On Friday, March 4, 2016 at 8:07:03 PM UTC-6, -MIKE- wrote:
It has been around for years. Sign makers use it, it winds up in boats and
marine applications, etc. I first saw it when it was being used by a sign
company and they gave me some cutoffs. One groups of cut offs had smooth
wood on both sides over resin soaked/heat/pressure/treated plies of veneer,
and was made to be painted or stained. Some of the other pieces had a har
d, colored acrylic board bonded to it. The sign guys told me that they cou
ld also get that same wood or plastic exterior ply with an aluminum core!
Look for it under its old name of "hdo" or high density overlay. I is also
called "sign board" or some such by some.
BTW... it is nasty expensive in some of its forms, so not really too practi
cal except for its own specialty use.
I have decided to use MDO instead of the paint grade birch plywood for
the panels of the cabinet and the shelves. It was probably a fluke that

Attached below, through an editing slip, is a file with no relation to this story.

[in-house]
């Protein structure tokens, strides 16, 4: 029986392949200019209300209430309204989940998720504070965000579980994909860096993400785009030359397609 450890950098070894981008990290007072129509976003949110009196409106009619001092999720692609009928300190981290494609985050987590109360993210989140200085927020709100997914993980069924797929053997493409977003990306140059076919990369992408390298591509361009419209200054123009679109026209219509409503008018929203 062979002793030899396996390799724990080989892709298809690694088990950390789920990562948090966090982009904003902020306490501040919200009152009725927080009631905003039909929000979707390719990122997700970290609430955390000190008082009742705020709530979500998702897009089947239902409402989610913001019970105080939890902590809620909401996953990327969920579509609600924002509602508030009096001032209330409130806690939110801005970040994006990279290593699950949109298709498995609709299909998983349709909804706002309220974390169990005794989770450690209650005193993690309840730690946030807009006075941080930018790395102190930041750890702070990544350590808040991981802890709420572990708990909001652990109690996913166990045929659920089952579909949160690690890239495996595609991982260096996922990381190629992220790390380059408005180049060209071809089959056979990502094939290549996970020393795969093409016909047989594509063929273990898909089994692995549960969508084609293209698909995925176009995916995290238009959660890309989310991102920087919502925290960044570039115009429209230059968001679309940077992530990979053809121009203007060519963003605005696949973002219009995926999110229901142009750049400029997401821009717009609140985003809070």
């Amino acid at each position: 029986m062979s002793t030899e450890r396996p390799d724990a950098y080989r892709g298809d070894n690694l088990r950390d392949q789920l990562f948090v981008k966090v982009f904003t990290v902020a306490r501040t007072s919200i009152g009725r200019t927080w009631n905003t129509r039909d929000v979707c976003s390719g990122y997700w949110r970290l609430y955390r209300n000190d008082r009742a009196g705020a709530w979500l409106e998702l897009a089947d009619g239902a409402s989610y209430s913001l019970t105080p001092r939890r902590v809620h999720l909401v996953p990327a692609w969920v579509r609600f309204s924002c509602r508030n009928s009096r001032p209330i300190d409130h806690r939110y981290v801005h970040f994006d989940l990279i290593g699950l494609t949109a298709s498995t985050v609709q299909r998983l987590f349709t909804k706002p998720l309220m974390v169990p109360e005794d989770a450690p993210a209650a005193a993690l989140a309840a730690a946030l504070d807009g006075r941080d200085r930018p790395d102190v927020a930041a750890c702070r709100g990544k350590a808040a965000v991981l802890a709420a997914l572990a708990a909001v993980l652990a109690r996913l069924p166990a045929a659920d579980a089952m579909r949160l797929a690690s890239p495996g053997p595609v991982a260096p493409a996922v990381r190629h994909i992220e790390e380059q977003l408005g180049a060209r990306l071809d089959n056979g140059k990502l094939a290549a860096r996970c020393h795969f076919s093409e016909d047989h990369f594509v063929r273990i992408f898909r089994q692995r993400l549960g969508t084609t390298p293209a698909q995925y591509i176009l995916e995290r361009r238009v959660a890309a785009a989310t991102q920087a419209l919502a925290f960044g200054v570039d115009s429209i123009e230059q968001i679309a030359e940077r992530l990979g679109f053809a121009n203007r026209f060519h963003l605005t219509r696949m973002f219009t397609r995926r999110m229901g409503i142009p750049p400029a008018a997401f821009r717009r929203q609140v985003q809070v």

the veneer on my last PG plywood lifted after priming with water base,
but I don't want to take a chance on that happening again.
Right after reading Roberts comment about using it I called Hardwood
Products. They have it in 3/4" only at $64.95 per sheet. I need 4
sheets and I'll gladly eat the difference in profit. The domestic PG
And now that we are talking different plywood, MDF, and MDO this
reminded me of some oak veneered stain grade plywood I bought many many
years ago from HW Products. I have never seen it since.
First outer ply veneers were oak, naturally, immediately under, on each
side, was a layer of MDF, and then the 3 center plys of what ever wood
is normally used. That stuff was crazy flat and no voids under the
outer veneer. And it cut just a little bit easier on my old 1hp
On 3/5/2016 8:20 AM, Leon wrote:
> It was probably a fluke that the veneer on my last PG plywood lifted
> after priming with water base, but I don't want to take a chance on
> that happening again.
I think you got bit by the push to reduce formaldehyde in glues these days.
Last time I looked they still have it. IIRC, it's called "combined-core"
or "combination core".
Spece'ed a LEED kitchen project with it once and it was nixed due to the
formaldehyde content at the time ... ruined their little warm fuzzies.
Menards, evidently all over the northern states carries it.
HD says to talk to the lumber dept exec in your area.
I have been looking for MDO since finding out it was best for painted
cabinets as it had a flat surface, where even the best plywood's when
painted showed all the variances under the skin. :(